Church picturesSome of you are skilled photographers who know how to take the best picture, and there are others who just snap a picture. There is always a worse photographer than you are, so here are some tips so that if you are going specifically to take pictures for this project you will be satisfied with your efforts. These tips will, of course, be second nature to you skilled photographers.
Which pictures are suitableYou may already have some pictures and wonder if they are suitable. E.g if they contain people. Look at it from the point of view of somebody unconnected with the people, would you want to include it as part of your family tree. So if it's a picture of a bride on the church steps then that isn't really appropriate, but people in the vicinity is alright. However if its a picture of somebody with the church as a background then no. Would you want a picture of a stranger in your album? However if the church no longer exists then even one with people on it that we don't want is better than nothing at all. Use your judgement.
Composing the pictureThe following tips will not be appropriate in all cases as each circumstance is different, but in general they all may help to provide the best picture.
- In many cases the most appropriate picture includes the whole church so try and stand as far back as is needed to fit it all in. Try not to chop off the tower or spire!
- If the picture is best in portrait format rather than landscape, rotate you camera by 90 degrees so that it fits in better.
- Try and make sure the camera is held straight as if the church is leaning to one side in the finished picture it just doesn't look right. We can rotate the finished picture but that always results in the need to crop some of the image from the edges. So if you are unsure stand a little further back to allow for any cropping.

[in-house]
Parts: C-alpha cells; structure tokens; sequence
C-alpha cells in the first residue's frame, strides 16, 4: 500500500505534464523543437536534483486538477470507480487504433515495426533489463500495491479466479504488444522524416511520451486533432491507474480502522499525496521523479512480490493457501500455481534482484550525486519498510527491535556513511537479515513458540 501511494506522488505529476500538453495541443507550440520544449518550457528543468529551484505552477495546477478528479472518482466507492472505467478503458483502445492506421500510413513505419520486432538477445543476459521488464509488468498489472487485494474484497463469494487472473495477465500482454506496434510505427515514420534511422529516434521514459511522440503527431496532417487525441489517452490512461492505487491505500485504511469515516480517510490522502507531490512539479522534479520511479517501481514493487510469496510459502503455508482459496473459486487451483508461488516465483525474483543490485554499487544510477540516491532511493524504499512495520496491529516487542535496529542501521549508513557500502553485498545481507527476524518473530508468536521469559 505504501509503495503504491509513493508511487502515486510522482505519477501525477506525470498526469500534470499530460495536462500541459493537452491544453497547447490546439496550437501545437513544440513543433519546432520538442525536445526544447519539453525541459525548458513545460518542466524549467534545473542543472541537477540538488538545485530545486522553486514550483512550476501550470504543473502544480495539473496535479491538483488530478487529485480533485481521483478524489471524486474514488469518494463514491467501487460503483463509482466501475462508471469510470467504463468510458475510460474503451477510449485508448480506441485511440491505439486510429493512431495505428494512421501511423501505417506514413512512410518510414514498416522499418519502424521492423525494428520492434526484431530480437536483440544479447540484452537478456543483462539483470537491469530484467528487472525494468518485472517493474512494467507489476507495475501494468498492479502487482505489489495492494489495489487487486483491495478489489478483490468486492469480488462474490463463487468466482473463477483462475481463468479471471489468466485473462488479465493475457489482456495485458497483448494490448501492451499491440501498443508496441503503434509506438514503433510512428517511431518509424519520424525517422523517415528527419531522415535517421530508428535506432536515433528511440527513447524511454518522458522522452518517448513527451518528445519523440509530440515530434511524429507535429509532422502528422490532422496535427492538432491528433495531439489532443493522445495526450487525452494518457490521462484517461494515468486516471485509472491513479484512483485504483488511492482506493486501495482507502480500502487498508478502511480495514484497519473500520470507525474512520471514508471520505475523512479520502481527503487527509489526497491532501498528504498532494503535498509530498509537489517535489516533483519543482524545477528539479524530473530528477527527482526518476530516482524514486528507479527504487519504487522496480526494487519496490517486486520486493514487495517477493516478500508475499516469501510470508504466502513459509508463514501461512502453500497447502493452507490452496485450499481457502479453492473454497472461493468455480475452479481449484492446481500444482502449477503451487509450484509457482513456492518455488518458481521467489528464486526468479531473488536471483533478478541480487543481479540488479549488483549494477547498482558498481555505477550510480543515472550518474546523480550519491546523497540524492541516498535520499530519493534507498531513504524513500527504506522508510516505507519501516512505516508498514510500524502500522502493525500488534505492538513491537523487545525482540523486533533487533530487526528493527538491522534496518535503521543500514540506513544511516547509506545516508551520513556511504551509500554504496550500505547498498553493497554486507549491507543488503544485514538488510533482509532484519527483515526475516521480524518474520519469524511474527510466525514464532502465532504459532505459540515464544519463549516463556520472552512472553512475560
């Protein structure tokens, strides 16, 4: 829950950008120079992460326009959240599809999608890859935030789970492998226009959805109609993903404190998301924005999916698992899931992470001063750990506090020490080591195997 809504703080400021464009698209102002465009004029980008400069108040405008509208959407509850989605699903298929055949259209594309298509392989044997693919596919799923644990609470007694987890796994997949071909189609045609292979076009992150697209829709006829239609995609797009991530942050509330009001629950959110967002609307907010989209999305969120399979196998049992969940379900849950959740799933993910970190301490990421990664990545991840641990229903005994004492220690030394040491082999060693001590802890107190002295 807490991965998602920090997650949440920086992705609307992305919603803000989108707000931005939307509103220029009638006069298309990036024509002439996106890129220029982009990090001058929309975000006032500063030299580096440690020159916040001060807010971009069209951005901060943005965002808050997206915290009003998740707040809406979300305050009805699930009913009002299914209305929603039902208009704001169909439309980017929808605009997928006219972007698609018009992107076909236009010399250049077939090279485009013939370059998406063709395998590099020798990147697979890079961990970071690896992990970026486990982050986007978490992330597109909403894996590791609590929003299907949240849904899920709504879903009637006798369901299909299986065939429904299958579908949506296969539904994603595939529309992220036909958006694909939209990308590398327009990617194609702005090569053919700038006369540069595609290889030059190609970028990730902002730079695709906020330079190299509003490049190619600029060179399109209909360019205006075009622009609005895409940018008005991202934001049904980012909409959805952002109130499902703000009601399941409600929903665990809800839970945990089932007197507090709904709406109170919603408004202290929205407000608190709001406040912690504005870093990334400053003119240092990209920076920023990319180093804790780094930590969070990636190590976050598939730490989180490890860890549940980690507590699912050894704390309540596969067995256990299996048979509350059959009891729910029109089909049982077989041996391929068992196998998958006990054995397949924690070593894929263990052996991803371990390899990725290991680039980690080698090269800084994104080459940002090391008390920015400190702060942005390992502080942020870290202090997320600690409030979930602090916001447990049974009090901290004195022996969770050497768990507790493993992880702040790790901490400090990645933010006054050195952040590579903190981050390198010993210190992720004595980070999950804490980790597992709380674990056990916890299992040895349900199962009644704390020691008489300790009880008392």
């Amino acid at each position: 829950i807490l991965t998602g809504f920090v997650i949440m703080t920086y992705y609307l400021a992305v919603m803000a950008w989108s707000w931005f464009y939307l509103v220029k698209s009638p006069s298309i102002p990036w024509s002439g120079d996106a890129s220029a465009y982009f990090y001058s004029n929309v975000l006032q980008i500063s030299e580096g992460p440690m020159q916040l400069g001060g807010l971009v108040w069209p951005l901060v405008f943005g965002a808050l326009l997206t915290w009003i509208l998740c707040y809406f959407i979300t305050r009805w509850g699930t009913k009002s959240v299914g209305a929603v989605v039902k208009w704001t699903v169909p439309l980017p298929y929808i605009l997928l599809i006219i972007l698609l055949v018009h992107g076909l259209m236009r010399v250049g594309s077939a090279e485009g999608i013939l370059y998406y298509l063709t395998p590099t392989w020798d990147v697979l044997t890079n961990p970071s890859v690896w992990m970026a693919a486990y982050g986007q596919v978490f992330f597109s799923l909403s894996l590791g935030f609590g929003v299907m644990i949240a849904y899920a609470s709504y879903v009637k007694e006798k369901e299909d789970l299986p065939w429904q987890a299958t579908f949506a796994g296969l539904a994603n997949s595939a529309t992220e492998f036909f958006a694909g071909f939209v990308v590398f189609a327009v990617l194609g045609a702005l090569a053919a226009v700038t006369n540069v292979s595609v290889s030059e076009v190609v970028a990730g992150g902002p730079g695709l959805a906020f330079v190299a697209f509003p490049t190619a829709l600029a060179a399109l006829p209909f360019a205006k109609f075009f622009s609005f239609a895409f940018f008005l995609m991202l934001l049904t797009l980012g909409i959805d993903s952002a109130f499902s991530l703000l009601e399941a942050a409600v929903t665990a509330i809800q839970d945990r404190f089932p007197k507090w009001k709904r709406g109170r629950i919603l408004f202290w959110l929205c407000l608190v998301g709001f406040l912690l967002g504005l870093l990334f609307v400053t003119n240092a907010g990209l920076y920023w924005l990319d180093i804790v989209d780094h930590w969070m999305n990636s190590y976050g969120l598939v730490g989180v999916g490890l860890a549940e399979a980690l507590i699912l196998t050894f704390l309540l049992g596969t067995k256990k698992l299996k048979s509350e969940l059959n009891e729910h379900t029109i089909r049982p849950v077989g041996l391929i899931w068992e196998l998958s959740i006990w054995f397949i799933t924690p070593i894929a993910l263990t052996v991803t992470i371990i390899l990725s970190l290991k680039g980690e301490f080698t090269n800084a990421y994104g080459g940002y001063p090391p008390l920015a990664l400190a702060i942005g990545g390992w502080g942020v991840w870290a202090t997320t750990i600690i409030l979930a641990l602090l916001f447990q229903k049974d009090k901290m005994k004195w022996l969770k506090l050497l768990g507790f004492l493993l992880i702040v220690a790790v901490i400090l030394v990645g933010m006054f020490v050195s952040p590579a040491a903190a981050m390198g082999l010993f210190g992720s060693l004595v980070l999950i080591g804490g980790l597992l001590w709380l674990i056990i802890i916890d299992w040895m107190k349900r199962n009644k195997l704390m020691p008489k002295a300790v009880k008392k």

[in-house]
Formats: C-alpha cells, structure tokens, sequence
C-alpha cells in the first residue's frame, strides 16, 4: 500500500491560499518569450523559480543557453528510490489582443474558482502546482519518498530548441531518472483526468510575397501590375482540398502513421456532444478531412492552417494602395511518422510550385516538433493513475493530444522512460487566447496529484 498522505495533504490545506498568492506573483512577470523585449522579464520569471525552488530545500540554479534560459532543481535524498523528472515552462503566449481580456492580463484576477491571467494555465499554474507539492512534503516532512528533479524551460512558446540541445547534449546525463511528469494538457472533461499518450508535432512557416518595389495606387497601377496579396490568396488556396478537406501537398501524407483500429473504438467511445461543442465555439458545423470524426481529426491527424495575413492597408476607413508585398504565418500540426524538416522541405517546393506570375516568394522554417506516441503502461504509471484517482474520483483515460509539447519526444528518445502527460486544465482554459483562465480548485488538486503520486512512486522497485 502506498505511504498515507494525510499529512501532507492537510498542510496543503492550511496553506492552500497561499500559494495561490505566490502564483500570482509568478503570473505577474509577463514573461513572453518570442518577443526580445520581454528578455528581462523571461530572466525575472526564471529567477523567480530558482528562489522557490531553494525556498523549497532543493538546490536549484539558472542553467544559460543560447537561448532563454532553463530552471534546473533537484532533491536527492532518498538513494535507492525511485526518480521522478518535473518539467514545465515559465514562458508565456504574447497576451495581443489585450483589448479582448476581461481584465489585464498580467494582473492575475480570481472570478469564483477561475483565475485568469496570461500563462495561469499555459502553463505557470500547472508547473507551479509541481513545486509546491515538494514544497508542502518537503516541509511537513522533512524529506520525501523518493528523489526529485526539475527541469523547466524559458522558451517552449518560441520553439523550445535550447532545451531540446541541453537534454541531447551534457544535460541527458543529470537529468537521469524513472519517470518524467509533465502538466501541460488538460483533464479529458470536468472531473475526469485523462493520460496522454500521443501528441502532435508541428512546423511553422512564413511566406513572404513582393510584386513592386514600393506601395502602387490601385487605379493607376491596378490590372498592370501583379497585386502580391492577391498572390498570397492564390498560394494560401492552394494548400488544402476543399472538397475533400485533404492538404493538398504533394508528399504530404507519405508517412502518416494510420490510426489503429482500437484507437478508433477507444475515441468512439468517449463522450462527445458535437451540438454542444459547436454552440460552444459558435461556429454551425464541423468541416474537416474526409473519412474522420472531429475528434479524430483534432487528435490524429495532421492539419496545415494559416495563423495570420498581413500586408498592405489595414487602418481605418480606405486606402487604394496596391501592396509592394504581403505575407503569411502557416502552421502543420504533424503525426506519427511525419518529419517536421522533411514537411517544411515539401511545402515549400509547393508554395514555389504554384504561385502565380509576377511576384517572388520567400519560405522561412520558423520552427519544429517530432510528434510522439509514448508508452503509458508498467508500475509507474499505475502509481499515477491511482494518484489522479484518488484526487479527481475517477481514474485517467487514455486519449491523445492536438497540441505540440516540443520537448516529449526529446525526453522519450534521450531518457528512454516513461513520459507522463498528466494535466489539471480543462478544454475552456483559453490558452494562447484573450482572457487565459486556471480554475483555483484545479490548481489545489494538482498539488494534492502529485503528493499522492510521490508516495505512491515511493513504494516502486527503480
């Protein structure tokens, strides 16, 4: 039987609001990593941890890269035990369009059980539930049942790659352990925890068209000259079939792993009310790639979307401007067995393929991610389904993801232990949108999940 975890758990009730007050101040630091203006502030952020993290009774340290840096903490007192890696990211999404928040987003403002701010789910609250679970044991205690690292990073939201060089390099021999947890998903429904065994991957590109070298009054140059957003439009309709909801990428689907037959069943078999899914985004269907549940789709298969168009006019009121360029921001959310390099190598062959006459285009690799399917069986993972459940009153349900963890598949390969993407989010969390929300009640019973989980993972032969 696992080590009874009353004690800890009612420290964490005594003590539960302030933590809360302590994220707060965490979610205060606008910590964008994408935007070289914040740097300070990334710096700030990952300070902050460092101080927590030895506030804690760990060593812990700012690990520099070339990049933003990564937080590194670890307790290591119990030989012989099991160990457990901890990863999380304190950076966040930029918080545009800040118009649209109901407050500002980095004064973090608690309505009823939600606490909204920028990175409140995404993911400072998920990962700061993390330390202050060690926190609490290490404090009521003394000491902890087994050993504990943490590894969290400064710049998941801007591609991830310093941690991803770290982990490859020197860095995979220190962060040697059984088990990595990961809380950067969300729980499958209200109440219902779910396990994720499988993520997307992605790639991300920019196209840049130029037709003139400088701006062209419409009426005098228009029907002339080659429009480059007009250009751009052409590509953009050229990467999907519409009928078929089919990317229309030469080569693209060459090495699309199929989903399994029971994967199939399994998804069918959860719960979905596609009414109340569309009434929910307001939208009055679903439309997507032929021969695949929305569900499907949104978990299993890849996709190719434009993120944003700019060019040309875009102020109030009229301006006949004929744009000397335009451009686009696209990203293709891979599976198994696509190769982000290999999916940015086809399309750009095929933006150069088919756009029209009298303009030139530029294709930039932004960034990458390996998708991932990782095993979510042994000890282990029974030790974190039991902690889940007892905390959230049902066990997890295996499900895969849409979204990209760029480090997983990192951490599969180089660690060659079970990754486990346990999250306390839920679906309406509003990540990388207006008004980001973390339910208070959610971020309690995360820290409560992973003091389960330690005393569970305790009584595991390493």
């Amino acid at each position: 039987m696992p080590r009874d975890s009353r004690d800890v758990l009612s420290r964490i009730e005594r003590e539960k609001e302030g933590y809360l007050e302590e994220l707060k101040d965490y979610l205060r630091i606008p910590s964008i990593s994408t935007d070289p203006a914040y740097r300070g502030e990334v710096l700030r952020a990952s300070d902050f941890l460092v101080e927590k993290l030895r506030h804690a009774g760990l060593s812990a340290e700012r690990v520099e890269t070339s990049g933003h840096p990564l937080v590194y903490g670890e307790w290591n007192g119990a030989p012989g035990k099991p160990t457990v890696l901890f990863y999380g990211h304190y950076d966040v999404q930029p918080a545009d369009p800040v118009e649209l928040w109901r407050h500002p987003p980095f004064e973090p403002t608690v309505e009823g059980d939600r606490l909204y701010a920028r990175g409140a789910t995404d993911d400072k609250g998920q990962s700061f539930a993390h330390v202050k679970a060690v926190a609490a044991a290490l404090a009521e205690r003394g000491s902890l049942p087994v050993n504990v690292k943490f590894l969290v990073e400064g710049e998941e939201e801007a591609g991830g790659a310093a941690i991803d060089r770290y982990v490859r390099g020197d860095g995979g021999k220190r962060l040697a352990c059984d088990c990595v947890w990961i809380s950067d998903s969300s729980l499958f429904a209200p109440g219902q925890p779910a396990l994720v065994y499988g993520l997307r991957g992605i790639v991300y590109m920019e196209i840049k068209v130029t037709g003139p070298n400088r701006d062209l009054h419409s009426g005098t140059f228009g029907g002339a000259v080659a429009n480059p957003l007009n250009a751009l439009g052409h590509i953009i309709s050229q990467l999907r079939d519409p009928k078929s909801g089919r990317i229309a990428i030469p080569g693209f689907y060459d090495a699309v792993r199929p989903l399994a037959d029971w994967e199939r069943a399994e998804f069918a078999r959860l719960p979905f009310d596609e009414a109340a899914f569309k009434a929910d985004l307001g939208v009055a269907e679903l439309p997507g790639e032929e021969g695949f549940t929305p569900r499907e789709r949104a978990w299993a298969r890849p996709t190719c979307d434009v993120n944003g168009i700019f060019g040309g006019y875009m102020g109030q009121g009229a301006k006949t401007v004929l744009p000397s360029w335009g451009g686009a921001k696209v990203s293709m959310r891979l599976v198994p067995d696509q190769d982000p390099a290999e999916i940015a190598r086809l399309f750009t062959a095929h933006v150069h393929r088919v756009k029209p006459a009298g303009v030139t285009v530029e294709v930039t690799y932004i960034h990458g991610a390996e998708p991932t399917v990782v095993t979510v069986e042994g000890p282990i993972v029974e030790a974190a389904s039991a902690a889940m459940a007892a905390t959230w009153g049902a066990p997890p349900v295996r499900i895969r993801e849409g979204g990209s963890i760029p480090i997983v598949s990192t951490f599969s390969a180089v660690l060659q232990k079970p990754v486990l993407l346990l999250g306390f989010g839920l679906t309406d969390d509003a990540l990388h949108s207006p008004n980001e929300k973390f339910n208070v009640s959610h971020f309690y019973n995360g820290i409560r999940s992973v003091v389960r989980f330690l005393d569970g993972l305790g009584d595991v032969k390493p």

- Churches are frequently in busy areas with a road in front. If that is the case please try and wait till the cars have gone before taking you picture. Removing telephone wires is easy, but with large cars ......
- If there are trees or buildings in the way move around till you can find a clear shot. It's not always possible but try and find the best one. Street lamps and signs also seem to get in the way so watch out for them and see if you can't avoid them, try and get them where they aren't obscuring any interesting features of the building.
- Try and choose a sunny day as the pictures look better then, but you may need to think about choosing the right time of day. If the sun is behind the church then it can shine right in the lens resulting in the building looking very dark and losing the detail. If you have no choice about time and the sun is in just the wrong spot try moving around. You may be able to find a tree or something to block it out.
Picture formatPlease supply them as jpegs. The final size that I use is 800 pixels wide for landscape pictures, and 600 wide for portrait. If you think the picture may need cropping or rotating slightly then a larger image would be better as after rotating the edges need to be cropped.
Those of you with appropriate software will have used the usual tricks to correct any problems, but if you aren't into that then I will do it before installing the image.
One of the tricks I use is to add the name of the photographer at the bottom of the picture as a copyright note with the year in which it was taken. This gives you some recognition but it is optional. However the year will be very useful as a historical record. Use a small font with text in a bottom corner of the picture. I tend to use white lettering or black if the background is very pale. Adding copyright is optional, and if the picture needs some adjustement it is best left off as it can be added later after any improvement.
Some churches have a large noticeboard at the front with bright orange, or some other distracting colour, posters on them. One technique I've found useful is to select the colour of the noticeboard background and paint out the posters so that it appears that nothing is on the board. This helps us concentrate on the church itself and not be distracted by items that we ignore when we actually look at things in real life.